Monday, December 21, 2009
School board member's e-mail to other board members claimed to have violated educator's right to privacy
Haverhill [Massachusetts] School Committee member Kerry Fitzgerald sent an e-mail to other board members suggesting that they “could be sued if they discussed the performance of school employees by name at a public meeting.”
This led to Haverhill Assistant Principal Dawn Caputo filing a lawsuit against Fitzgerald.
According to an October 29, 2009 newspaper report in the Eagle-Tribune [North Andover, MA], Caputo alleges that “Fitzgerald wrote an e-mail and sent it to other Haverhill School Committee members via an Internet/e-mail system, which was available to public inspection, "thereby violating her right to privacy."
Typically the courts have dismissed such lawsuits by applying the doctrine of “qualified immunity” to such communications between and among public administrators and treated such communications as privileged unless the individual is able to prove "publication"* and prove "malice."
Where the courts find that a “qualified privilege” exists, public officers and employees are deemed immune from liability for acts or omissions committed while acting properly in the execution of their official duties. Frequently a public officer or employee will claim a “qualified privilege” if sued for libel or slander.
Courts have held that communications between public officials in connection with disciplinary investigations or the processing of a disciplinary action is protected by a “qualified privilege.”
As a general rule, the qualified privilege arises when a person communicates concerning a subject in which he or she has an interest or duty to a person having a corresponding interest or duty. The “common interest” qualified privilege is typically applied where members of an organization discuss among themselves matters of concern to the organization.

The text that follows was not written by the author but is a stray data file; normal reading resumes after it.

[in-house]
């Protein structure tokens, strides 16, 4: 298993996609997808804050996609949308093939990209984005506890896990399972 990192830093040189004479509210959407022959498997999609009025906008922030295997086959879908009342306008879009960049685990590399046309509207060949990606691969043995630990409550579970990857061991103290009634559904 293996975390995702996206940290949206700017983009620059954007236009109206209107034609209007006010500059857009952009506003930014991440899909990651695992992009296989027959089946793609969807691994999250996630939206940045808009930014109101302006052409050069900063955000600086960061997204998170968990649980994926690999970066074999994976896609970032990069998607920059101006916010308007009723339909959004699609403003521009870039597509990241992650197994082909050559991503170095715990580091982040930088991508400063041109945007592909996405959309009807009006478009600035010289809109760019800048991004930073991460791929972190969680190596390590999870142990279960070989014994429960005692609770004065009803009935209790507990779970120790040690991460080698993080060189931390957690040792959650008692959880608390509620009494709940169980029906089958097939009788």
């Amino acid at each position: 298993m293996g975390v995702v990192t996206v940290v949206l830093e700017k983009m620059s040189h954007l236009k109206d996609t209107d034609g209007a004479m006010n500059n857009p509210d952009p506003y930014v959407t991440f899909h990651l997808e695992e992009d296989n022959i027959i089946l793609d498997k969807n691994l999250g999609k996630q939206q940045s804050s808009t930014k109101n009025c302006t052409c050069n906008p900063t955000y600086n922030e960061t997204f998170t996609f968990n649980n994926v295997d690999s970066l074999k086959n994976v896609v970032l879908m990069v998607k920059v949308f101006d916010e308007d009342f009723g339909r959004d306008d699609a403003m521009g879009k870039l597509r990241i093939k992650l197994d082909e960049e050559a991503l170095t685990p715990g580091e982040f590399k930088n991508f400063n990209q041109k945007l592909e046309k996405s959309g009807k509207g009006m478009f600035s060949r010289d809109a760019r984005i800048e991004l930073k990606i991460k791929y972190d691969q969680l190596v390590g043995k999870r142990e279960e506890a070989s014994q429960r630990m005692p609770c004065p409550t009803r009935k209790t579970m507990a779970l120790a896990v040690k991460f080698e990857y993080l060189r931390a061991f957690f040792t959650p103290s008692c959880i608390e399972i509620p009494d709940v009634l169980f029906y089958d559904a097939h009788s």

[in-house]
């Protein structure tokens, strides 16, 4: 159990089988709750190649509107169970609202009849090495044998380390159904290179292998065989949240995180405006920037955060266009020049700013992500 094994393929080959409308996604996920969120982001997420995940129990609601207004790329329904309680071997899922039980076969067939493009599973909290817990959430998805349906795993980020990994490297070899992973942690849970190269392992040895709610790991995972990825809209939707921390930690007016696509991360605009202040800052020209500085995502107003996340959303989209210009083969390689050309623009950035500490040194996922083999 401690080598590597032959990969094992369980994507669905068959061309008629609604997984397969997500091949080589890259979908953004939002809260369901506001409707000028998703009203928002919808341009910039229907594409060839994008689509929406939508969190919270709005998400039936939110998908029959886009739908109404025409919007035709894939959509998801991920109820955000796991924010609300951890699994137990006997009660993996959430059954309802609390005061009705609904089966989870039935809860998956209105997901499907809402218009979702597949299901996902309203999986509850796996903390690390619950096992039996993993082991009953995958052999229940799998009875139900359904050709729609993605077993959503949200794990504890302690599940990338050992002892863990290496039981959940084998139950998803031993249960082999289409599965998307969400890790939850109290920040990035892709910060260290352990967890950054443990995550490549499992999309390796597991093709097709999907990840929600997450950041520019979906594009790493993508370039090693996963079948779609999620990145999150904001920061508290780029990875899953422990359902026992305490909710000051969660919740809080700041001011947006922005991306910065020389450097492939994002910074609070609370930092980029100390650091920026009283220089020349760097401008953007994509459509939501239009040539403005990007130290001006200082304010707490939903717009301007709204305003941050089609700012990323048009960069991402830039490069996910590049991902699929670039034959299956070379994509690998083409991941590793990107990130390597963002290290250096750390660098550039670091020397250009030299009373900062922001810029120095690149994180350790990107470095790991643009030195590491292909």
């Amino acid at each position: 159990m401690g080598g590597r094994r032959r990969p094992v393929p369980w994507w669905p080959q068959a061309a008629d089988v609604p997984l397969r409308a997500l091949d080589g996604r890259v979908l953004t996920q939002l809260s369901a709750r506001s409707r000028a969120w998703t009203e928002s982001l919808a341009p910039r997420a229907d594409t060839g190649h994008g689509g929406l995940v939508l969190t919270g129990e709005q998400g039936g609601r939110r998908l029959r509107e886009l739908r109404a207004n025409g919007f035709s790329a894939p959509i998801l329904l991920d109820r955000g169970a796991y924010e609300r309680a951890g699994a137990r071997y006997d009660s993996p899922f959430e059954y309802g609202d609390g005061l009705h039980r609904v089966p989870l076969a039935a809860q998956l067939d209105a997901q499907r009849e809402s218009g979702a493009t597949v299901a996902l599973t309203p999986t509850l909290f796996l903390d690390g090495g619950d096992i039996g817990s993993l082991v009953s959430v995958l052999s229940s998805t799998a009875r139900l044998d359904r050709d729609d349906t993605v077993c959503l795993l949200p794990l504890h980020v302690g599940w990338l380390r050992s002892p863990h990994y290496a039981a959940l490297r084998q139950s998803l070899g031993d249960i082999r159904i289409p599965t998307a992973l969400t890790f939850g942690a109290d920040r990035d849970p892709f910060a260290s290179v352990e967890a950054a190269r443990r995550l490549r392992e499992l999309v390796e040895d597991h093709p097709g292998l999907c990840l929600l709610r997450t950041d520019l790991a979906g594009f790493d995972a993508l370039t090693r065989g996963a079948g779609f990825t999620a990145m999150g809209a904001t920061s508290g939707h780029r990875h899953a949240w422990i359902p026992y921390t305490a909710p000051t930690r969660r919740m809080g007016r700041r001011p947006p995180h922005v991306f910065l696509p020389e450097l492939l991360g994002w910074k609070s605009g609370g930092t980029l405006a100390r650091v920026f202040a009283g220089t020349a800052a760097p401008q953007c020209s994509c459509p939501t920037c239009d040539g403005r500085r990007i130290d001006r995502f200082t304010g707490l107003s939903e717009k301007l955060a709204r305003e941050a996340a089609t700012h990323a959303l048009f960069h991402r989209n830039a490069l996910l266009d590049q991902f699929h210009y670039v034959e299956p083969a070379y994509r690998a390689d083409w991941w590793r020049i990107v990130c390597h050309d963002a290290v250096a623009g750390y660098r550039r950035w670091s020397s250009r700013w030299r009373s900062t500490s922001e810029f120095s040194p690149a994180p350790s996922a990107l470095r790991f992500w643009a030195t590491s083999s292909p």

In Grier v. Johnson, 232 A.D.2d 846, the Appellate Division held that qualified privilege arises when a person makes a good-faith, bona fide communication upon a subject in which he or she has an interest, or a legal, moral or societal interest to speak, and the communication is made to a person with a corresponding interest. The court said that the underlying rationale of this “common interest” privilege is that “so long as the privilege is not abused, the flow of information between persons sharing a common interest should not be impeded,” citing Liberman v Gelstein, 80 NY2d 429. For example, in Stukuls v State of New York, 42 NY2d 272, the Court of Appeals upheld the application of the common interest privilege with respect to communications between a college administrator and members of a faculty tenure committee.
However, as the Appellate Division noted in Christenson v. Gutman, 249 A.D.2d 805, if a plaintiff can show that the statement was made with malice by producing evidence of a deliberate intent to ignore or avoid the truth, the privilege will be defeated. In contrast, conclusory allegations of malice, or charges based upon surmise, conjecture or suspicion, will not defeat a claim of qualified privilege. Further, once the privilege is established, the party alleging to have been offended has the burden of demonstrating that the communication was not made in good faith.
* New York State’s Freedom of Information Law [FOIL] is another element to consider. FOIL contemplates all public records, other than those prohibited from disclosure to the public by law, are available to the public, subject to the custodian of such records electing to withhold material that is subject to a “FOIL exception.”
The article reporting on Caputo's lawsuit by Eagle-Tribune reporter Shawn Regan is posted on the Internet at:
Reprinted with permission New York Public Personnel Law Blog
Mitchell H. Rubinstein